Tag Archives: immigration

Split Peavy Soup: Nats Slurp Up White Sox in Series Opener

When the sunlight reflects off this sign at just the right angle, you can make out the faint hidden hologram message: “Suck it, Phillies.”

Final Score: Nationals 8, White Sox 7.

Belle of the Ball: Adam LaRoche. Adam’s two home runs made me forgive his 0-14 start to the season, but will I ever forget? Yeah, probably, in a couple months.

Smell of the Ball: Rafael Soriano. Save or no, Soriano smelled like a toilet that had gone unflushed flushed for a thousand years.

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Man, I love Gio Gonzalez. Can’t get enough of him. I go to all his starts. I love when he pitches, when he hits, when he just sits in the dugout and grins, when he balks with the bases loaded–wait. No. I hate when he does that. Damn it, Gio.

But even in the face of such a balk, I will not balk (HA) at expressing my affection for Gio, especially when he follows it up with four scoreless innings. Continue reading

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Once, Twice, Three Times a Loser: Puerto Rico Cedes WBC to Dominicans, Surprising Nobody

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It turned out to be far too late to get out of the way of the seagull poop.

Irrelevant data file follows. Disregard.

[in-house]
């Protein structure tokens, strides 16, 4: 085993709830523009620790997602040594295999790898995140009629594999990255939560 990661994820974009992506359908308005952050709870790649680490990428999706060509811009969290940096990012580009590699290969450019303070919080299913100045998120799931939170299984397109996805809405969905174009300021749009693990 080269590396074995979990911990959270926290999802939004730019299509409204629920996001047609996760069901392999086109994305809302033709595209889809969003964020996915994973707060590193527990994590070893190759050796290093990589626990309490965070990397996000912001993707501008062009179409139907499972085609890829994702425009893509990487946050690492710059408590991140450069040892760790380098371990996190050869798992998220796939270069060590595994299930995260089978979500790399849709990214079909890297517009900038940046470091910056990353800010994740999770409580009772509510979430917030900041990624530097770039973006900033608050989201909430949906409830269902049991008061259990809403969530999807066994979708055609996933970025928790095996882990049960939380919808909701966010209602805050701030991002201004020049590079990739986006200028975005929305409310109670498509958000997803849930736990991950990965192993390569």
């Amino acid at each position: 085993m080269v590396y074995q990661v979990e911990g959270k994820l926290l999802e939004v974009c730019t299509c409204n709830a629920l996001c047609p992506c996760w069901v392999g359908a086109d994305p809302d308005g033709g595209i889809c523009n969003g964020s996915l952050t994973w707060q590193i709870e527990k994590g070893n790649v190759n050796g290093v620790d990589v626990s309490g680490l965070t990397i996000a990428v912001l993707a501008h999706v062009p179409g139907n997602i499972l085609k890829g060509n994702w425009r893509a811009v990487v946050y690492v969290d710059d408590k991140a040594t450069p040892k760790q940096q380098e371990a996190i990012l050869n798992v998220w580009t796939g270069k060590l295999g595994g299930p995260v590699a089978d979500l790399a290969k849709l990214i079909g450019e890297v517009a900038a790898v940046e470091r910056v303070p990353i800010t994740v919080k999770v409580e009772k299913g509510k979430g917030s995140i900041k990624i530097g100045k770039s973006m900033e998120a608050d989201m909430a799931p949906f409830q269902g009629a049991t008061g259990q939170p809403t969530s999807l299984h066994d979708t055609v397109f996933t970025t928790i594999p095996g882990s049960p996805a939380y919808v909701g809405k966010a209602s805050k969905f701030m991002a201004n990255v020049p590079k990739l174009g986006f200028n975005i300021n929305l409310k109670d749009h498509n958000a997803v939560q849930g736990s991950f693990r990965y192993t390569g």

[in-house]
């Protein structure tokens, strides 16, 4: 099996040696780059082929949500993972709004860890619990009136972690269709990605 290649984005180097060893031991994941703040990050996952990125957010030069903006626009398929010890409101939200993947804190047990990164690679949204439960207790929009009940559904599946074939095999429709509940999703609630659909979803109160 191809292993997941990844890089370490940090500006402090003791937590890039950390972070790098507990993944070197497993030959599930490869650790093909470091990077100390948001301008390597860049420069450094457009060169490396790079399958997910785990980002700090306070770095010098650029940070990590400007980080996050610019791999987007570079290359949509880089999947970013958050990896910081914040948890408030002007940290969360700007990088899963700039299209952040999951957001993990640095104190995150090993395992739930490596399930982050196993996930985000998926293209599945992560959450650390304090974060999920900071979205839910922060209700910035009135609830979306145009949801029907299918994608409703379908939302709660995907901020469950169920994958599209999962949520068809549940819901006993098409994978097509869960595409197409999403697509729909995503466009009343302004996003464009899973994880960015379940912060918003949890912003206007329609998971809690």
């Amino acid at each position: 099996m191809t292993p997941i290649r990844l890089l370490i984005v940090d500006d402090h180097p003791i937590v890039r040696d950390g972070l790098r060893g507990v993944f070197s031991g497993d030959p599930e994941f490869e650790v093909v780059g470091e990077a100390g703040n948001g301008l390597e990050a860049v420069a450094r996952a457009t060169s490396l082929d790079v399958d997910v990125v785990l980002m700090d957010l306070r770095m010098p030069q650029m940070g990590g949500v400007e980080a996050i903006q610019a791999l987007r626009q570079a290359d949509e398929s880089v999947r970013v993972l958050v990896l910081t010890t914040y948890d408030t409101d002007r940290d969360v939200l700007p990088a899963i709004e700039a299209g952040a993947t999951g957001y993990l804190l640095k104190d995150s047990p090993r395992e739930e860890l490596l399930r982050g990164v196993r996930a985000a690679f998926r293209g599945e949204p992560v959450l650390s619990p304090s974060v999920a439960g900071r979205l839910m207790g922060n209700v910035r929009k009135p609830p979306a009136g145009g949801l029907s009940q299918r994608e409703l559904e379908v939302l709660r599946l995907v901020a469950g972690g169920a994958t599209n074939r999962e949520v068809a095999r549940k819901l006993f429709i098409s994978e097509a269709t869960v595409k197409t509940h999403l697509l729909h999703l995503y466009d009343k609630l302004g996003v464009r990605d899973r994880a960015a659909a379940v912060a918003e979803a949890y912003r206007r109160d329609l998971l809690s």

Final Score: Dominican Republic 3, Puerto Rico 0.

World Baseball Conflict of the Game: The 2013 World Baseball Classic.

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There are two types of people who don’t like the World Baseball Classic. People who don’t smile, and comedy blog writers who are creating posts that parallel historic events between nations. We fall more into the latter, although I’ve had trouble raising the corners of my mouth since Game 5.

The WBC Final was a matchup between the Dominican Republic and Puerto Rico, two teams who had already met twice before in this tournament. We had already run thin on metaphors given the surprisingly limited series of conflicts between the two nearby islands, exaggerating some unwanted immigration for the first matchup and then basically fabricating a battle over tourism for the 2nd DR-PR meeting. So for the third and final all-Caribbean faceoff we had to think outside the box. And we thought so outside the box that we came all the way back inside the box.

Continue reading

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